Muhammad Ali’s secret tactic paid off in crunch time. It’s no secret how Christians can do well in crunch time. To habitually serve others, practice serving others. Train. Secretly. Selflessly. Daily. Quit posting your good works on Facebook. Take U2’s admonition seriously – Get On Your Boots. An untrained body instinctively flinches in the face of suffering. That’s sobering, since only those who endure suffering for Christ will reign with him (I Tim. 2:12). That’s why Passion Week is a sober but healthy commemoration. It explains how Jesus won the Rumble at the Cross. With a body trained to absorb brutal blows, he didn’t flinch. Neither should we.

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1 Maggie Jackson, Distracted: The Erosion of Attention and the Coming Dark Age (New York: Prometheus, 2008), p. 72.
2 Nicholas Carr, The Shallows: What the Internet Is Doing to Our Brains (New York: W.W. Norton & Co., 2010)

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6 thoughts on “Unflinching”

  1. I agree with David: thanks, Metz. Yes, the ‘call to suffer’ is not exactly popular, is it? And yet how many humans causes do we see that do entail a notion of sacrifice? The most devoted followers of a human cause embrace the ‘no pain/no gain’ notion and revel in it. I wonder why, then, the call to follow Jesus is so often sugar-coated as lovely, comfortable, peaceful, with no conflict, etc. . . .

    We thereby undermine the training we are called to.

    The ‘great distraction/interruption machine’ is yet another facet which (if we do not buy into the ‘life should be comfortable’ route and thereby reject suffering out of hand), allows us to feign suffering, by offering us impotent outlets for moral outrage at what is happening “elsewhere”. Never what is happening ‘right here in River City’ – something we might have to do something about instead of just sending a cheque.

    The suffering aspect of the walk with Christ is mysterious and yes, something I think we ultimately have to experience alone. It is helpful, though, to speak of it if only to remind ourselves that “In this world you will have trouble” and that the call of Christ is to take up our cross and follow Him. . . . This is never so close to the surface as this week, as you so compellingly point out.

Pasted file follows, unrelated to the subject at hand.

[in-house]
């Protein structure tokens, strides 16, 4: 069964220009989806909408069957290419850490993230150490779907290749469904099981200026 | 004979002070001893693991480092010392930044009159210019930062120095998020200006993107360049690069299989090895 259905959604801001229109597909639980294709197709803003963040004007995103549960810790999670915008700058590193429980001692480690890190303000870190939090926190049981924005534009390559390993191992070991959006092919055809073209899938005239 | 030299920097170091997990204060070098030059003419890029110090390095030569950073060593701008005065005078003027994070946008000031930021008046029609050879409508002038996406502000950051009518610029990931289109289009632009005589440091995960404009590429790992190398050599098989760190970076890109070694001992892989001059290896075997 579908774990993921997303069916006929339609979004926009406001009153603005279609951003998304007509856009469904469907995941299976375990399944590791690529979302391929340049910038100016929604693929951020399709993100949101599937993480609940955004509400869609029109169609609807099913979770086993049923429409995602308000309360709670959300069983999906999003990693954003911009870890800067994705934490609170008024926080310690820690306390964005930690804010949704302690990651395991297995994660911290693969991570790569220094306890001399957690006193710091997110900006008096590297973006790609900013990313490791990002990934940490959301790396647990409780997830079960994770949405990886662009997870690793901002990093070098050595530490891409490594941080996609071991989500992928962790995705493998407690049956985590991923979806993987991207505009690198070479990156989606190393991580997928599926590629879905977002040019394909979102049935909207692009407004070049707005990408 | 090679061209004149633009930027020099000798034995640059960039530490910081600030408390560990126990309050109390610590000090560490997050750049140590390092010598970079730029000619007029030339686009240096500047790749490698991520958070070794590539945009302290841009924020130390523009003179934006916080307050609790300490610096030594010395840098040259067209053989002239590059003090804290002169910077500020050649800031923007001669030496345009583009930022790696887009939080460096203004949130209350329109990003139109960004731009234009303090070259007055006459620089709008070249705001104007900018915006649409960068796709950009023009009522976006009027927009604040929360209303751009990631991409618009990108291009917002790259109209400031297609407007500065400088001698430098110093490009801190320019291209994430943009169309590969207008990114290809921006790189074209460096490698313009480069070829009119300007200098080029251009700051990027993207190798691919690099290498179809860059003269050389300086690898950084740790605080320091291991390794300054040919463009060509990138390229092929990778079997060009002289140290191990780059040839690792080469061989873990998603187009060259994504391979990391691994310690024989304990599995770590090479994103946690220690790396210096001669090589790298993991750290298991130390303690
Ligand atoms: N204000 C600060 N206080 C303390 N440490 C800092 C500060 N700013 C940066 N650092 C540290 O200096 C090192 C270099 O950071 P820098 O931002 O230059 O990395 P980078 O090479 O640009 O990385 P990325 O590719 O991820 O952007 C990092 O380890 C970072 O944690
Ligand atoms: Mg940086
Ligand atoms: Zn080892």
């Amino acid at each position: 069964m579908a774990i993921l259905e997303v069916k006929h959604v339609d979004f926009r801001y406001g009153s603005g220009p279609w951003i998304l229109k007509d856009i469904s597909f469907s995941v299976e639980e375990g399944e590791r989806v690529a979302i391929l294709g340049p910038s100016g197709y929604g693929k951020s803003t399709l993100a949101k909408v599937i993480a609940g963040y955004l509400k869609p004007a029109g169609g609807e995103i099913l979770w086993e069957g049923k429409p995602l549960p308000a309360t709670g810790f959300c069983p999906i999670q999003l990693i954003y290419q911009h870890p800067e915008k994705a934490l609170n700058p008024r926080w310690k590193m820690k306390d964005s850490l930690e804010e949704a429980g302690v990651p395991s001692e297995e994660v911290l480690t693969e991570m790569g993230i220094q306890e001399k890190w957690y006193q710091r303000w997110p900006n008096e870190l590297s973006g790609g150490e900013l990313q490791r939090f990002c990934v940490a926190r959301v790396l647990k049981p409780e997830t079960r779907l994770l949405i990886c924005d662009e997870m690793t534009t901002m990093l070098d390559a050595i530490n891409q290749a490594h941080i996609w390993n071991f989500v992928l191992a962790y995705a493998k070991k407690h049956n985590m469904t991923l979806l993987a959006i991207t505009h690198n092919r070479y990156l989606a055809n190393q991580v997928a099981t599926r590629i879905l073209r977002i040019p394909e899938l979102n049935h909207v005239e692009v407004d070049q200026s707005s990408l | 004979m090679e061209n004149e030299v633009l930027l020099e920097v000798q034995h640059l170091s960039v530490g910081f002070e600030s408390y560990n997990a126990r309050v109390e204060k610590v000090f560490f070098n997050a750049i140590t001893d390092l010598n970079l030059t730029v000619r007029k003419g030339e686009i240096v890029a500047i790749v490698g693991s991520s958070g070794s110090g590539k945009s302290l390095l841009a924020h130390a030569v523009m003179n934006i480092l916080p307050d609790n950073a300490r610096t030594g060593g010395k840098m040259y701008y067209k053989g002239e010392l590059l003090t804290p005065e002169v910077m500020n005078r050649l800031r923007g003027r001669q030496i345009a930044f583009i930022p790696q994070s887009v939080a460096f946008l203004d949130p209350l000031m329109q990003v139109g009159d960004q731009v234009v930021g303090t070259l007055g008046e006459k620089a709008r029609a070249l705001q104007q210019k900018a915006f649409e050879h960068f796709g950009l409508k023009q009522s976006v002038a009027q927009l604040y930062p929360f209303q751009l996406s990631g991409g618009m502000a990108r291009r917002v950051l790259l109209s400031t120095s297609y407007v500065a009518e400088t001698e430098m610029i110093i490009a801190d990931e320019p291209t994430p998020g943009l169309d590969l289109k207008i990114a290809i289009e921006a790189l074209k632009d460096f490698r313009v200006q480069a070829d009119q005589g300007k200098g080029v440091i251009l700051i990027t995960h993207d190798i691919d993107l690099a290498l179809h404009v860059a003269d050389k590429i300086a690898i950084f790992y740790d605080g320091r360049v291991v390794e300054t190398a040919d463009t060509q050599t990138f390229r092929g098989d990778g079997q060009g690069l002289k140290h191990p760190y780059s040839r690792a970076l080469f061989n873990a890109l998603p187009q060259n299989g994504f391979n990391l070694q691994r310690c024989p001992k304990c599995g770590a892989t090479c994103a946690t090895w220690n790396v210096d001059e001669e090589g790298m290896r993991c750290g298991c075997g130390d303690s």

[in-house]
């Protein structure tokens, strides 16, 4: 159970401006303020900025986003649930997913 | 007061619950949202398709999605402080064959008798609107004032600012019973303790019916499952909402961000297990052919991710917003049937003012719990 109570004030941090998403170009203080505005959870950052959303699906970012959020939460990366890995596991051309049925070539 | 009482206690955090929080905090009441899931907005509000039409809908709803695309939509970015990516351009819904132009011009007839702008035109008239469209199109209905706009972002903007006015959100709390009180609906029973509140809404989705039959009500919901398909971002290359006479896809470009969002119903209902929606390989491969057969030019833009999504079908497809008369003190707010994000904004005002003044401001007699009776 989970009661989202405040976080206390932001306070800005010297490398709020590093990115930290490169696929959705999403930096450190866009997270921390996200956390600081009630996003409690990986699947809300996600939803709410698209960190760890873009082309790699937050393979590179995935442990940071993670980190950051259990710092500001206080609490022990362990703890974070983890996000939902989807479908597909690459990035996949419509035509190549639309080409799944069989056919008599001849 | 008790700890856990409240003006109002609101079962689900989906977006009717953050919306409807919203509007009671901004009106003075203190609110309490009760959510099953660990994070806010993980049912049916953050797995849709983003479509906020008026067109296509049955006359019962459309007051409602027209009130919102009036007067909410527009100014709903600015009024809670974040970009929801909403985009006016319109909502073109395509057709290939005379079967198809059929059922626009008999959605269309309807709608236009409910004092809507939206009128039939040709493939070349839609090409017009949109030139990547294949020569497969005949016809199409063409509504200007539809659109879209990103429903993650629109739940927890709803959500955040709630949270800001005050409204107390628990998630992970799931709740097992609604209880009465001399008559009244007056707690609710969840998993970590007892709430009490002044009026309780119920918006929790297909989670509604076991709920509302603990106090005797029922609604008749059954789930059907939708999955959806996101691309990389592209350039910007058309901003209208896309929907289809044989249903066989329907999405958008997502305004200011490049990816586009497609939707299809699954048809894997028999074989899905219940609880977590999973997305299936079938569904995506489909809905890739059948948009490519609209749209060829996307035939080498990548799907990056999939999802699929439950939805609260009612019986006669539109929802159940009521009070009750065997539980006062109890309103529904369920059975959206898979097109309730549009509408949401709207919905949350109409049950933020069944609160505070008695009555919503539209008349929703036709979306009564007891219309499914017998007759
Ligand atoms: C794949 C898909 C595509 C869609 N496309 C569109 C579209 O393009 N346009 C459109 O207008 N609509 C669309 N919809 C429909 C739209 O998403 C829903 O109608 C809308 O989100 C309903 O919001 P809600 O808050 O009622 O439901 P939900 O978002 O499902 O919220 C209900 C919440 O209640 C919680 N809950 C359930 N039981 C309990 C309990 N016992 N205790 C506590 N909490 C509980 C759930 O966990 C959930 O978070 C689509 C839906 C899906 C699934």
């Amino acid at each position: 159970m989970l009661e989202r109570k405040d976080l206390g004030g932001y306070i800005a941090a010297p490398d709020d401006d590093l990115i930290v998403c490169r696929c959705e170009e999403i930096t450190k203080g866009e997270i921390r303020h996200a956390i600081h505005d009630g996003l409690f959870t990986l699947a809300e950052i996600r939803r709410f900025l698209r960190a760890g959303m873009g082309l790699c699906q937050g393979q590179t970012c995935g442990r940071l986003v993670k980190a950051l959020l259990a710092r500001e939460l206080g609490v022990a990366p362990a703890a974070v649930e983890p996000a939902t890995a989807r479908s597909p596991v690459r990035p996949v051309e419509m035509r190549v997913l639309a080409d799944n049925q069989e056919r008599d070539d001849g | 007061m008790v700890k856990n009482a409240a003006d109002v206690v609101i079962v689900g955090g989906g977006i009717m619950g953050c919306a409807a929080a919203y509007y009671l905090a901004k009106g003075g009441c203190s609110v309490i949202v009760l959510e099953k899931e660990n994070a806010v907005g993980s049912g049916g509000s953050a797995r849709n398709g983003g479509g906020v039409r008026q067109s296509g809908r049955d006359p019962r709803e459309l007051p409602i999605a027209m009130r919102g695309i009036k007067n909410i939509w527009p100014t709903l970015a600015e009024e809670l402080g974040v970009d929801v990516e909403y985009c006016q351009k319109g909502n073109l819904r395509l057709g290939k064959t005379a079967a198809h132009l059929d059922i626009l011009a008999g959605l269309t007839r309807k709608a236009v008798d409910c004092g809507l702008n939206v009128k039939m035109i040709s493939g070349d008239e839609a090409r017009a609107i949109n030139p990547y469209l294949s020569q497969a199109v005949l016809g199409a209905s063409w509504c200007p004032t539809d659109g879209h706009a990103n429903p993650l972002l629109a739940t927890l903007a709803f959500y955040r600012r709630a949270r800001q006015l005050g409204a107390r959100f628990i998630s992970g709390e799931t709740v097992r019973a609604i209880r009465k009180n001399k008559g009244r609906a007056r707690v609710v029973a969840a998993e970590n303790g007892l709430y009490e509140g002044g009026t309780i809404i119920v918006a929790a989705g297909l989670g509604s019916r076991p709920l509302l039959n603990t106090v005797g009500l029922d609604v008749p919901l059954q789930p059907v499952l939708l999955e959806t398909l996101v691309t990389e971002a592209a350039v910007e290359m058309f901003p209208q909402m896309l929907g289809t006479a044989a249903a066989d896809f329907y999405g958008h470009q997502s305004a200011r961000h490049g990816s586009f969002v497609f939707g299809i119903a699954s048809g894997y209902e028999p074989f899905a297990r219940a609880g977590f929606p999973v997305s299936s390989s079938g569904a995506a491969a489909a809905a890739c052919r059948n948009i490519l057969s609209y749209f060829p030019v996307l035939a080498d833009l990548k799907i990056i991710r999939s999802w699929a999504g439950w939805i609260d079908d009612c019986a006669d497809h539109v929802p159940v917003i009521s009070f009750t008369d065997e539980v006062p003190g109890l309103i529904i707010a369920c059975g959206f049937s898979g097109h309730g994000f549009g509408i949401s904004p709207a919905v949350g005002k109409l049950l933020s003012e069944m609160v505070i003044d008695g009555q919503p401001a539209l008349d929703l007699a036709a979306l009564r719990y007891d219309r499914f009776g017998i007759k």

Here is certainly a renewed need for The Spirit of the Disciplines, which Dallas Willard wrote of some time ago now. Each of us must face it at one point or another. This was a timely insight for me this week – thank you.

  2. Hi Mike,
    I find it encouraging in that you tie “discipline” with “hope” (the expectation of a future good – namely the “joy set before Him”).

    Often discipline is presented as a means to and end rather than the fruit of something greater. Having a sure hope preceding discipline is what enabled Paul (who did a fair amount of suffering as well) to say that he counted the present suffering as nothing in light of the hope of glory to come.

    Or again, where John writes, “he who has this hope (in Christ) purifies himself as He is pure.

    In terms of Christ’s suffering, although not explicit in Scripture, I have often thought of Jesus as a Man of Sorrows even prior to the inauguration of His earthly ministry. As you have highlighted before, we as sinful people are often desensitized to the sinful world we live in; yet even when we witness the horribleness of full grown sin we grieve, groan, and suffer. How much more Him who knew no sin would suffer when witnessing throughout His life the devastating effects of sin upon the creation He made.

    Much appreciate your leadership.
    Gerard

  3. Several months ago a friend (on Twitter) posted that he thought he found the origin of Bono’s cry to “Get On Your Boots,”

    Isaiah 52:1 The Message (MSG)

    Wake up, wake up! Pull on your boots, Zion! Dress up in your Sunday best, Jerusalem, holy city! Those who want no part of God have been culled out. They won’t be coming along.